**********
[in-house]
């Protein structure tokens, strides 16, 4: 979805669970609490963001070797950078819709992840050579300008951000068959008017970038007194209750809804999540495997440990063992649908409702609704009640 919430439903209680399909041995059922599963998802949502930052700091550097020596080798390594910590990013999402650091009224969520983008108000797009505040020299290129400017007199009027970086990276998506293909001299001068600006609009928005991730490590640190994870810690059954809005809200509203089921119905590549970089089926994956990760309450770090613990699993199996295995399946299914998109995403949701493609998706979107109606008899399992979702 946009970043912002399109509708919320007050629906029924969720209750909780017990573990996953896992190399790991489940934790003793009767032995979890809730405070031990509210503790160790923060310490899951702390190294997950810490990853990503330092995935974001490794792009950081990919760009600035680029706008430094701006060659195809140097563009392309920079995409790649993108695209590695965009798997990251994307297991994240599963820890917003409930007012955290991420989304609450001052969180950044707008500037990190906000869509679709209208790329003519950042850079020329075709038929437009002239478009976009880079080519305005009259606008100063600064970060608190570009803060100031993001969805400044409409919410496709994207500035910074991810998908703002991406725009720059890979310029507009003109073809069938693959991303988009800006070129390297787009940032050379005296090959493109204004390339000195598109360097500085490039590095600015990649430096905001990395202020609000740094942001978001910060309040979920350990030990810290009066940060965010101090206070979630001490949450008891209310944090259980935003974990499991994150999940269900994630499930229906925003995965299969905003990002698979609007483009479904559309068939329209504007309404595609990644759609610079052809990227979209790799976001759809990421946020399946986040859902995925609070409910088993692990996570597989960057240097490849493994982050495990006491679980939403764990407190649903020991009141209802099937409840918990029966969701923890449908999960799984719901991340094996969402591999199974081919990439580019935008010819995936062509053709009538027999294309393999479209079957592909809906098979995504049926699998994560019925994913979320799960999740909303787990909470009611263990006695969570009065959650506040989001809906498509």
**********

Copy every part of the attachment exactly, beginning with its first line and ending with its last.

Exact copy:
[in-house]
């Protein structure tokens, strides 16, 4: 979805669970609490963001070797950078819709992840050579300008951000068959008017970038007194209750809804999540495997440990063992649908409702609704009640 919430439903209680399909041995059922599963998802949502930052700091550097020596080798390594910590990013999402650091009224969520983008108000797009505040020299290129400017007199009027970086990276998506293909001299001068600006609009928005991730490590640190994870810690059954809005809200509203089921119905590549970089089926994956990760309450770090613990699993199996295995399946299914998109995403949701493609998706979107109606008899399992979702 946009970043912002399109509708919320007050629906029924969720209750909780017990573990996953896992190399790991489940934790003793009767032995979890809730405070031990509210503790160790923060310490899951702390190294997950810490990853990503330092995935974001490794792009950081990919760009600035680029706008430094701006060659195809140097563009392309920079995409790649993108695209590695965009798997990251994307297991994240599963820890917003409930007012955290991420989304609450001052969180950044707008500037990190906000869509679709209208790329003519950042850079020329075709038929437009002239478009976009880079080519305005009259606008100063600064970060608190570009803060100031993001969805400044409409919410496709994207500035910074991810998908703002991406725009720059890979310029507009003109073809069938693959991303988009800006070129390297787009940032050379005296090959493109204004390339000195598109360097500085490039590095600015990649430096905001990395202020609000740094942001978001910060309040979920350990030990810290009066940060965010101090206070979630001490949450008891209310944090259980935003974990499991994150999940269900994630499930229906925003995965299969905003990002698979609007483009479904559309068939329209504007309404595609990644759609610079052809990227979209790799976001759809990421946020399946986040859902995925609070409910088993692990996570597989960057240097490849493994982050495990006491679980939403764990407190649903020991009141209802099937409840918990029966969701923890449908999960799984719901991340094996969402591999199974081919990439580019935008010819995936062509053709009538027999294309393999479209079957592909809906098979995504049926699998994560019925994913979320799960999740909303787990909470009611263990006695969570009065959650506040989001809906498509």